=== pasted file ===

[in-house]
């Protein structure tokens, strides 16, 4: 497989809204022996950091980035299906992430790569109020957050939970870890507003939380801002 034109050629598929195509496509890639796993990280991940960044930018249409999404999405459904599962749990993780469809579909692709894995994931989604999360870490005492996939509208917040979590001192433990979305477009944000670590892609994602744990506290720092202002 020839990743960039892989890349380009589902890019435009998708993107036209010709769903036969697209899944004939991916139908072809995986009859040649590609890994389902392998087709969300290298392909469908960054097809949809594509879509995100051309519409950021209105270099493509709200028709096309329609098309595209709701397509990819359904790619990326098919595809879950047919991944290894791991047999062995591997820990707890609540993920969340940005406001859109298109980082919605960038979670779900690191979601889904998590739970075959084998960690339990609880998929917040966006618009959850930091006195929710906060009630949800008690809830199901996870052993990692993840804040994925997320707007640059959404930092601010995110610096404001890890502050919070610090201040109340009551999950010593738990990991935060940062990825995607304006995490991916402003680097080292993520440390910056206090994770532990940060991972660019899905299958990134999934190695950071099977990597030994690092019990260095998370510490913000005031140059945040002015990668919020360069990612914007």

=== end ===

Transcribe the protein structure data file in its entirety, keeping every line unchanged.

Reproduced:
[in-house]
């Protein structure tokens, strides 16, 4: 497989809204022996950091980035299906992430790569109020957050939970870890507003939380801002 034109050629598929195509496509890639796993990280991940960044930018249409999404999405459904599962749990993780469809579909692709894995994931989604999360870490005492996939509208917040979590001192433990979305477009944000670590892609994602744990506290720092202002 020839990743960039892989890349380009589902890019435009998708993107036209010709769903036969697209899944004939991916139908072809995986009859040649590609890994389902392998087709969300290298392909469908960054097809949809594509879509995100051309519409950021209105270099493509709200028709096309329609098309595209709701397509990819359904790619990326098919595809879950047919991944290894791991047999062995591997820990707890609540993920969340940005406001859109298109980082919605960038979670779900690191979601889904998590739970075959084998960690339990609880998929917040966006618009959850930091006195929710906060009630949800008690809830199901996870052993990692993840804040994925997320707007640059959404930092601010995110610096404001890890502050919070610090201040109340009551999950010593738990990991935060940062990825995607304006995490991916402003680097080292993520440390910056206090994770532990940060991972660019899905299958990134999934190695950071099977990597030994690092019990260095998370510490913000005031140059945040002015990668919020360069990612914007």